For thousands of Brazilian families, tomorrow's opening ceremony is happening in their backyard - or at least, what used to be their backyard.
They're the families who have been evicted from their homes to make way for car parks and hotels, and the sight of favelas at the entrance clearly wasn't what organisers had in mind.
The lights that shine from the buildings of Olympic Park cast a shadow over a community that lies right underneath.
Six-hundred families had legal rights to live here but were evicted by force; 14-year-old Naomy de Oliveira's family was one of them.
In her new home 20 minutes away, she's scared to leave the courtyard - she misses the safety of the one favela renowned for being free of drug-traffickers.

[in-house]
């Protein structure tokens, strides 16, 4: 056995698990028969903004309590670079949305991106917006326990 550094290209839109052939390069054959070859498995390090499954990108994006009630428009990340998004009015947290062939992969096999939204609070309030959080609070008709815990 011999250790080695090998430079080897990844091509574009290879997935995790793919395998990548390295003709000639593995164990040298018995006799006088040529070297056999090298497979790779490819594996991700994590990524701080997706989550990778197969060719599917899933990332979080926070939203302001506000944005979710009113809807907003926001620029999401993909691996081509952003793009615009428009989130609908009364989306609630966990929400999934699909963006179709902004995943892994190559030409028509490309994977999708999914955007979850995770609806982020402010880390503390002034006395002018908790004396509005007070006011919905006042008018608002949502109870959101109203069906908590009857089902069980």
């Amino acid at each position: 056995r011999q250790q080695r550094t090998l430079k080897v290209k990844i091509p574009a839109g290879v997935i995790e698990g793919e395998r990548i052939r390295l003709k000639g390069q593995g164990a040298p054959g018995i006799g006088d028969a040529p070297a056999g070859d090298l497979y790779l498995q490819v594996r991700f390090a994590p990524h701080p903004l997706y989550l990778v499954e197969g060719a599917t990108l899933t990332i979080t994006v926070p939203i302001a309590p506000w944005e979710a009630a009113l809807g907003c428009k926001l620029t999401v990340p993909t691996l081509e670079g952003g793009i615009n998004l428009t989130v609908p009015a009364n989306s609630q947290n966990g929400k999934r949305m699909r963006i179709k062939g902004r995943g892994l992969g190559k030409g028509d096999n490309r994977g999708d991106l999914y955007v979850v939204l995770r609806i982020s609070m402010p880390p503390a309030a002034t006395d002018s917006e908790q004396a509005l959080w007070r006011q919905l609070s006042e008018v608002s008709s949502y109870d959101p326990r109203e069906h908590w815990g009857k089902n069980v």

"It is very sad, I knew everyone in the community," she says.
"I could just scream and someone would come for help, but now I'm really far from all my friends."
Her family had no choice but to accept the government's offer of money or a new home after municipal guards trashed all their belongings while her family was at carnival.
"The government treated us like dogs," she says.
She's never seen what's gone up in place of her home so she came with Newshub to see it - it's now a luxury hotel.
The hotel is right at the main entrance for media at Olympic park and only 50 metres down the road is Vila Autodromo.
Twenty families actually refused to leave and the government was forced to build new nicer looking homes for them - on Wednesday (local time) Naomy came back to see those families for the first time. The reunion is bittersweet.
The families here have only just received keys a few days ago after pressure from aid workers.
"They wanted to make sure that they receive the keys before the Olympic games are over," says Andrea Florence from child relief agency Terres des Homes.
"[They wanted] to have the whole media here, and make sure they are handed over while media was watching."